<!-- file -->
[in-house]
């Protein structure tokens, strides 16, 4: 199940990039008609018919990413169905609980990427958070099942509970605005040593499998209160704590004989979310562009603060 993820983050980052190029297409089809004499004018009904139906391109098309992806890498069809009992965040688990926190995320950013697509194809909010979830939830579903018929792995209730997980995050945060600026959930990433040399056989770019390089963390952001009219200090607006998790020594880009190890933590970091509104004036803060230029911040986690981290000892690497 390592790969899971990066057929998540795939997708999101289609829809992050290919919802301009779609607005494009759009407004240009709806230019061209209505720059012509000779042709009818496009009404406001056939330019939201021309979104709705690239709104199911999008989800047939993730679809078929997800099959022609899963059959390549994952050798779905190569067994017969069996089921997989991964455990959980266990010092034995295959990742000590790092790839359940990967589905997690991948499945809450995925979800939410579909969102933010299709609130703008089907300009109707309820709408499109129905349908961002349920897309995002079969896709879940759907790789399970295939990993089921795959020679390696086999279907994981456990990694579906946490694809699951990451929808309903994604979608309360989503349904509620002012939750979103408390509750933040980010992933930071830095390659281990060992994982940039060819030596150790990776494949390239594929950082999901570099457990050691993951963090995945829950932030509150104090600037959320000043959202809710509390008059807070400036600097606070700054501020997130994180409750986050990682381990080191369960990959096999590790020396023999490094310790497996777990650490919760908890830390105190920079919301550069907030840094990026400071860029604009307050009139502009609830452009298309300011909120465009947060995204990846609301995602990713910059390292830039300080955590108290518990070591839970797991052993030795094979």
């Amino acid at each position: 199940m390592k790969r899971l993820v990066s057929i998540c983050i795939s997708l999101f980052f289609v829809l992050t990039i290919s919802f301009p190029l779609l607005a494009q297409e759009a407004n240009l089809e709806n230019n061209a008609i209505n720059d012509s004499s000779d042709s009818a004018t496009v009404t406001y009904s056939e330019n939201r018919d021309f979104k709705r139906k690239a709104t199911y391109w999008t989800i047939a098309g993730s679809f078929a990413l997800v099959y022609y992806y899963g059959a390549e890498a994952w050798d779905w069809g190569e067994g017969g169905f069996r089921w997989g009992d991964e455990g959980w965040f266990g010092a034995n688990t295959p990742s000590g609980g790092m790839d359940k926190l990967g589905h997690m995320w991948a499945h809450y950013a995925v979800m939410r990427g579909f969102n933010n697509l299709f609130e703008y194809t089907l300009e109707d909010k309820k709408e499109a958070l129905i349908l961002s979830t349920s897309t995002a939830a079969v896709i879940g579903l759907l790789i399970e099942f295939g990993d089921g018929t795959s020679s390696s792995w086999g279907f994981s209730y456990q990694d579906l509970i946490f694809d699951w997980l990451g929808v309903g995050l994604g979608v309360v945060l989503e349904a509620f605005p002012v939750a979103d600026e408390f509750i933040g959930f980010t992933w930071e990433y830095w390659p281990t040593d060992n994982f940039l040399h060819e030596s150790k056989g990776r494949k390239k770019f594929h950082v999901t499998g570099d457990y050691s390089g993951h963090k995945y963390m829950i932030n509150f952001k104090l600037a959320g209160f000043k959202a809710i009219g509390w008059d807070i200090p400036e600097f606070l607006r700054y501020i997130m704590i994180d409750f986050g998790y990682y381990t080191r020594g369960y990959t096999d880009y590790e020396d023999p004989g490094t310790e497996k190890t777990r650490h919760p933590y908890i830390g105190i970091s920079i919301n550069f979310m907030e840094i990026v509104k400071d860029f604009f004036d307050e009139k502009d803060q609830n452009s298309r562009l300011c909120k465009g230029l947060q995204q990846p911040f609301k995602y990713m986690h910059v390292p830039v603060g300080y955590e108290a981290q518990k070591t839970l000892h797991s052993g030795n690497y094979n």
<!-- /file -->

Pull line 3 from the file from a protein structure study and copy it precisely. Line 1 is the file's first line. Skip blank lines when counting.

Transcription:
């Amino acid at each position: 199940m390592k790969r899971l993820v990066s057929i998540c983050i795939s997708l999101f980052f289609v829809l992050t990039i290919s919802f301009p190029l779609l607005a494009q297409e759009a407004n240009l089809e709806n230019n061209a008609i209505n720059d012509s004499s000779d042709s009818a004018t496009v009404t406001y009904s056939e330019n939201r018919d021309f979104k709705r139906k690239a709104t199911y391109w999008t989800i047939a098309g993730s679809f078929a990413l997800v099959y022609y992806y899963g059959a390549e890498a994952w050798d779905w069809g190569e067994g017969g169905f069996r089921w997989g009992d991964e455990g959980w965040f266990g010092a034995n688990t295959p990742s000590g609980g790092m790839d359940k926190l990967g589905h997690m995320w991948a499945h809450y950013a995925v979800m939410r990427g579909f969102n933010n697509l299709f609130e703008y194809t089907l300009e109707d909010k309820k709408e499109a958070l129905i349908l961002s979830t349920s897309t995002a939830a079969v896709i879940g579903l759907l790789i399970e099942f295939g990993d089921g018929t795959s020679s390696s792995w086999g279907f994981s209730y456990q990694d579906l509970i946490f694809d699951w997980l990451g929808v309903g995050l994604g979608v309360v945060l989503e349904a509620f605005p002012v939750a979103d600026e408390f509750i933040g959930f980010t992933w930071e990433y830095w390659p281990t040593d060992n994982f940039l040399h060819e030596s150790k056989g990776r494949k390239k770019f594929h950082v999901t499998g570099d457990y050691s390089g993951h963090k995945y963390m829950i932030n509150f952001k104090l600037a959320g209160f000043k959202a809710i009219g509390w008059d807070i200090p400036e600097f606070l607006r700054y501020i997130m704590i994180d409750f986050g998790y990682y381990t080191r020594g369960y990959t096999d880009y590790e020396d023999p004989g490094t310790e497996k190890t777990r650490h919760p933590y908890i830390g105190i970091s920079i919301n550069f979310m907030e840094i990026v509104k400071d860029f604009f004036d307050e009139k502009d803060q609830n452009s298309r562009l300011c909120k465009g230029l947060q995204q990846p911040f609301k995602y990713m986690h910059v390292p830039v603060g300080y955590e108290a981290q518990k070591t839970l000892h797991s052993g030795n690497y094979n």